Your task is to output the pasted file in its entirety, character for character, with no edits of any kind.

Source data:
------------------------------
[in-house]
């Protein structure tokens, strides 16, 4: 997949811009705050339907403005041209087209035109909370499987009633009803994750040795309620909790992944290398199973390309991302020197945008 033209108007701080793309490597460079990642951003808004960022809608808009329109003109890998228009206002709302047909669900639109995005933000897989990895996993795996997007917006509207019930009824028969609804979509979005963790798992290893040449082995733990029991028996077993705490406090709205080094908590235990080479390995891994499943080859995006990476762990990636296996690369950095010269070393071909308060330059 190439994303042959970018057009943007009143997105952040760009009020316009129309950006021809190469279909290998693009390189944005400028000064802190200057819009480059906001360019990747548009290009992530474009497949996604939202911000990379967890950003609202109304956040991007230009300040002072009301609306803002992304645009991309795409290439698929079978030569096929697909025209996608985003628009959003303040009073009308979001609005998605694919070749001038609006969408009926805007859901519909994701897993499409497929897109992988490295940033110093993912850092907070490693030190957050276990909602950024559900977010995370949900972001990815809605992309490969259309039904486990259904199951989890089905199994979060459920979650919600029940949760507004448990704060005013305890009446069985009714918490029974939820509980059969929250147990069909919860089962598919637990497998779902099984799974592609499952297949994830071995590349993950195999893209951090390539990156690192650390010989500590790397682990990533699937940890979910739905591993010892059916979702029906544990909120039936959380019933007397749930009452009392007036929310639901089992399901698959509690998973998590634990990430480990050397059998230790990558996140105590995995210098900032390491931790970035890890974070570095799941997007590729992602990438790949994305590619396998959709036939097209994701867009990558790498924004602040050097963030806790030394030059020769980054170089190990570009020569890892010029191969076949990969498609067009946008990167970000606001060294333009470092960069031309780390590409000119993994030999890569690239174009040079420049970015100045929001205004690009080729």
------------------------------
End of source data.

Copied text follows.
[in-house]
């Protein structure tokens, strides 16, 4: 997949811009705050339907403005041209087209035109909370499987009633009803994750040795309620909790992944290398199973390309991302020197945008 033209108007701080793309490597460079990642951003808004960022809608808009329109003109890998228009206002709302047909669900639109995005933000897989990895996993795996997007917006509207019930009824028969609804979509979005963790798992290893040449082995733990029991028996077993705490406090709205080094908590235990080479390995891994499943080859995006990476762990990636296996690369950095010269070393071909308060330059 190439994303042959970018057009943007009143997105952040760009009020316009129309950006021809190469279909290998693009390189944005400028000064802190200057819009480059906001360019990747548009290009992530474009497949996604939202911000990379967890950003609202109304956040991007230009300040002072009301609306803002992304645009991309795409290439698929079978030569096929697909025209996608985003628009959003303040009073009308979001609005998605694919070749001038609006969408009926805007859901519909994701897993499409497929897109992988490295940033110093993912850092907070490693030190957050276990909602950024559900977010995370949900972001990815809605992309490969259309039904486990259904199951989890089905199994979060459920979650919600029940949760507004448990704060005013305890009446069985009714918490029974939820509980059969929250147990069909919860089962598919637990497998779902099984799974592609499952297949994830071995590349993950195999893209951090390539990156690192650390010989500590790397682990990533699937940890979910739905591993010892059916979702029906544990909120039936959380019933007397749930009452009392007036929310639901089992399901698959509690998973998590634990990430480990050397059998230790990558996140105590995995210098900032390491931790970035890890974070570095799941997007590729992602990438790949994305590619396998959709036939097209994701867009990558790498924004602040050097963030806790030394030059020769980054170089190990570009020569890892010029191969076949990969498609067009946008990167970000606001060294333009470092960069031309780390590409000119993994030999890569690239174009040079420049970015100045929001205004690009080729």